The nurse notified the authorities who then spoke to John. The police arranged for John to place a telephone call to defendant which they recorded. The conversation was extended. At various points, defendant denied there had ever been a sexual relationship between the two. He also stressed to John the necessity to protect himself from diseases, both those sexually transmitted and others. Within the telephone call, John spoke of an apparently intimate relationship he had with another student, Paul. The use of that telephone call, and the transcript prepared by the prosecutor, was one of the hotly-contested items at trial.
Defendant and Jamie were both arrested and indicted together on identical counts. Jamie, although also charged with first- and second-degree crimes, was eventually permitted to plead to lesser charges. He testified that he pled guilty to having a sexual encounter, presumably referring to criminal sexual contact, a crime of the fourth degree, N.J.S.A. 2C:14-3b, and to third-degree endangering the welfare of a minor, N.J.S.A. 2C:24-4. He was sentenced to two and one-half years on probation, one thousand hours of community service and community supervision for life. Although there was no requirement of such in his plea bargain, Jamie testified against defendant at trial.
Defendant testified on his own behalf. He said the nature of the community and his business interests led him to maintain secrecy about his homosexuality. He admitted his relationship with Jamie but maintained he had never engaged in any sexual activity with John. He said he knew John as a friend of Jamie's and had become friendly with him as a result but that it never progressed any further than that. He also presented a number of character witnesses.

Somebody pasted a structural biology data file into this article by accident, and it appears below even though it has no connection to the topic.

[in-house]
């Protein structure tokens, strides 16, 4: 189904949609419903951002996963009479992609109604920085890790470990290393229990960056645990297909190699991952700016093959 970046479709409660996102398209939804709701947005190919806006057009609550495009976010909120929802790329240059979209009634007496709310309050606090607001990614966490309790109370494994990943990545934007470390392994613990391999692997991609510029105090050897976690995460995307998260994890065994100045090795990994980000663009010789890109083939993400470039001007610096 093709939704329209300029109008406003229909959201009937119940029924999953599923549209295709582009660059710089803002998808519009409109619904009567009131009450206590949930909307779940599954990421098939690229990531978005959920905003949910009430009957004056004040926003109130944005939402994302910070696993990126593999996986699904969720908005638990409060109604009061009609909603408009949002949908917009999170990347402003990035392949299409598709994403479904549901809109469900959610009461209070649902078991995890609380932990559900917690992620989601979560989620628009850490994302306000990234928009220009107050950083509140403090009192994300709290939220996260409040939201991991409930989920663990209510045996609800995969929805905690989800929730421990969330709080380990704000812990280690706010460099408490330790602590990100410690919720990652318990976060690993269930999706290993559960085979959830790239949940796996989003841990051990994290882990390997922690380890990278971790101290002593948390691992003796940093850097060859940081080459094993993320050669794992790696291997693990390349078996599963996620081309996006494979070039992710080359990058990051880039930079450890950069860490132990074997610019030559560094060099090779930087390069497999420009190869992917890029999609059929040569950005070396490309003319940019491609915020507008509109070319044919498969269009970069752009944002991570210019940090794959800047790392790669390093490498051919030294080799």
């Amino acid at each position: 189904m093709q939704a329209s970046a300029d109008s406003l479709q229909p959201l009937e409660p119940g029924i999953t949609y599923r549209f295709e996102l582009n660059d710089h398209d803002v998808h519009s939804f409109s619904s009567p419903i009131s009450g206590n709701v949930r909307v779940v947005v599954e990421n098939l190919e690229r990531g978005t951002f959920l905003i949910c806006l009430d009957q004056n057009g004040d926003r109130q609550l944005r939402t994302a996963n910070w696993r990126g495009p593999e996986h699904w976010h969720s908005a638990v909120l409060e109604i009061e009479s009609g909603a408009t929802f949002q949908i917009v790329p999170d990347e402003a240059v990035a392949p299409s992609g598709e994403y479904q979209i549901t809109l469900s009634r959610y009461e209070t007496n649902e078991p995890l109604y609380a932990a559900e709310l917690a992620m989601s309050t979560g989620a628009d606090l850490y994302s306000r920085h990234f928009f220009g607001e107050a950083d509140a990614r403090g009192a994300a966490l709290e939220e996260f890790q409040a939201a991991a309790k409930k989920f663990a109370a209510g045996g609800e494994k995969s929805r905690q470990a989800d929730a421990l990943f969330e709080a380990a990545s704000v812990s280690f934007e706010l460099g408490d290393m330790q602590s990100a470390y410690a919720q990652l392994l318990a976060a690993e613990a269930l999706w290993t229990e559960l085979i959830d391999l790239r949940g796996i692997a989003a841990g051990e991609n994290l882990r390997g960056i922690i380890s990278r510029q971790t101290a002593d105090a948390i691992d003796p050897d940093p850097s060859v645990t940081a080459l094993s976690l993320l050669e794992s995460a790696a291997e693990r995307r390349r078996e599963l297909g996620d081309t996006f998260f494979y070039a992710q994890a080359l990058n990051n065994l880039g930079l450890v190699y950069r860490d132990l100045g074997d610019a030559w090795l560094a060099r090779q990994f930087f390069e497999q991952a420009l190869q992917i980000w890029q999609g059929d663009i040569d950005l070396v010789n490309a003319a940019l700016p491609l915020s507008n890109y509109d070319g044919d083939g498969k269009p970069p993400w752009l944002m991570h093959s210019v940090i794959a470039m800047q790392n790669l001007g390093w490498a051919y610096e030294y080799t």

On appeal, defendant raises the following arguments:
I. IMPROPER APPLICATION OF THE RAPE SHIELD STATUTE DEPRIVED THE DEFENSE OF FAVORABLE EVIDENCE, ALTERED THE EVIDENCE IN THE STATE'S FAVOR, AND DENIED THE DEFENDANT HIS SIXTH AMENDMENT RIGHTS
II. MULTIPLE LAYERS OF PROSECUTORIAL MISCONDUCT VIOLATED THE DEFENDANT'S SIXTH AMENDMENT RIGHTS AND DIMINISHED THE JURY'S ABILITY TO ACCURATELY PERCEIVE THE EVIDENCE PRESENTED
(a) The prosecution improperly criticized or sought to discredit and penalize defendant for exercising his Sixth Amendment rights.
(b) The prosecutor improperly denigrated and ridiculed the defendant.
(c) By improper argument, the prosecution misled the jury on its legal"duty" and responsibilities.
(d) The prosecution fostered a false impression by stressing that [Jamie] was promised nothing for his testimony against Buscham
(e) Improper cross-examination of the character witnesses was an appeal to illegal and wrongful discriminatory stereotypes and prejudice, unworthy of our system of criminal justice.
III. UNDER THE RUBRIC OF"FRESH COMPLAINT EVIDENCE" THE COURT ALLOWED IMPERMISSIBLE HEARSAY TESTIMONY TO BE PLACED BEFORE THE JURY (NOT RAISED BELOW)
IV. INEFFECTIVE ASSISTANCE OF TRIAL COUNSEL RESULTED IN A MISCARRIAGE OF JUSTICE FOR DEFENDANT, JEFFREY BUSCHAM V THERE WAS INSUFFICIENT EVIDENCE PRESENTED AT TRIAL TO SUPPORT A CONVICTION OF"SUPERVISORY AUTHORITY" PURSUANT TO N.J.S.A. 2C:14-2a(2)(b).
We choose to deal with these contentions in an order other than that selected by defendant. We turn first to the question of"fresh complaint" testimony. During the trial, both John's teacher, Mr. Foley, and the school nurse, Ms. ...